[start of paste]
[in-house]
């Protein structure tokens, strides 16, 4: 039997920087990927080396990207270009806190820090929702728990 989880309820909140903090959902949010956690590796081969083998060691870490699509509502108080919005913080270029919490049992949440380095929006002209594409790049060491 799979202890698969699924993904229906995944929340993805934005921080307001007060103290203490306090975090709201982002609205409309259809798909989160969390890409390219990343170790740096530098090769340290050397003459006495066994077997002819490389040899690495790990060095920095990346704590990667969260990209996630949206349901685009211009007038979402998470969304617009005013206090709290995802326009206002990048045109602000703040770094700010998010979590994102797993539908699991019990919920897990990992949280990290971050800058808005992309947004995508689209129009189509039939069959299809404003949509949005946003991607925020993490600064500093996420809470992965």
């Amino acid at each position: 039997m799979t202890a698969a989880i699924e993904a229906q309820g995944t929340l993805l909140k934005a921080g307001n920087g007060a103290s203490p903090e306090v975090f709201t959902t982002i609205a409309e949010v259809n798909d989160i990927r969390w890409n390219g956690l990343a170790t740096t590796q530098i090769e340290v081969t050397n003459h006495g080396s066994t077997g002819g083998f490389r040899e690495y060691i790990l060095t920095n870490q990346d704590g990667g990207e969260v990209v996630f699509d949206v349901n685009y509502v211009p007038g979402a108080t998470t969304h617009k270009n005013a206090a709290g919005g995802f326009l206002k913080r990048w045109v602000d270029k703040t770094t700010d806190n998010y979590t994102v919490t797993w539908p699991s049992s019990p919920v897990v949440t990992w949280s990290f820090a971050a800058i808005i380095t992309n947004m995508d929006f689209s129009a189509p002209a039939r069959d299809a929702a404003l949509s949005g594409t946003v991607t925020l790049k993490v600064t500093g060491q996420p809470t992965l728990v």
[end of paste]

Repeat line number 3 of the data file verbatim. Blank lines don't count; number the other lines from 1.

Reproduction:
């Amino acid at each position: 039997m799979t202890a698969a989880i699924e993904a229906q309820g995944t929340l993805l909140k934005a921080g307001n920087g007060a103290s203490p903090e306090v975090f709201t959902t982002i609205a409309e949010v259809n798909d989160i990927r969390w890409n390219g956690l990343a170790t740096t590796q530098i090769e340290v081969t050397n003459h006495g080396s066994t077997g002819g083998f490389r040899e690495y060691i790990l060095t920095n870490q990346d704590g990667g990207e969260v990209v996630f699509d949206v349901n685009y509502v211009p007038g979402a108080t998470t969304h617009k270009n005013a206090a709290g919005g995802f326009l206002k913080r990048w045109v602000d270029k703040t770094t700010d806190n998010y979590t994102v919490t797993w539908p699991s049992s019990p919920v897990v949440t990992w949280s990290f820090a971050a800058i808005i380095t992309n947004m995508d929006f689209s129009a189509p002209a039939r069959d299809a929702a404003l949509s949005g594409t946003v991607t925020l790049k993490v600064t500093g060491q996420p809470t992965l728990v």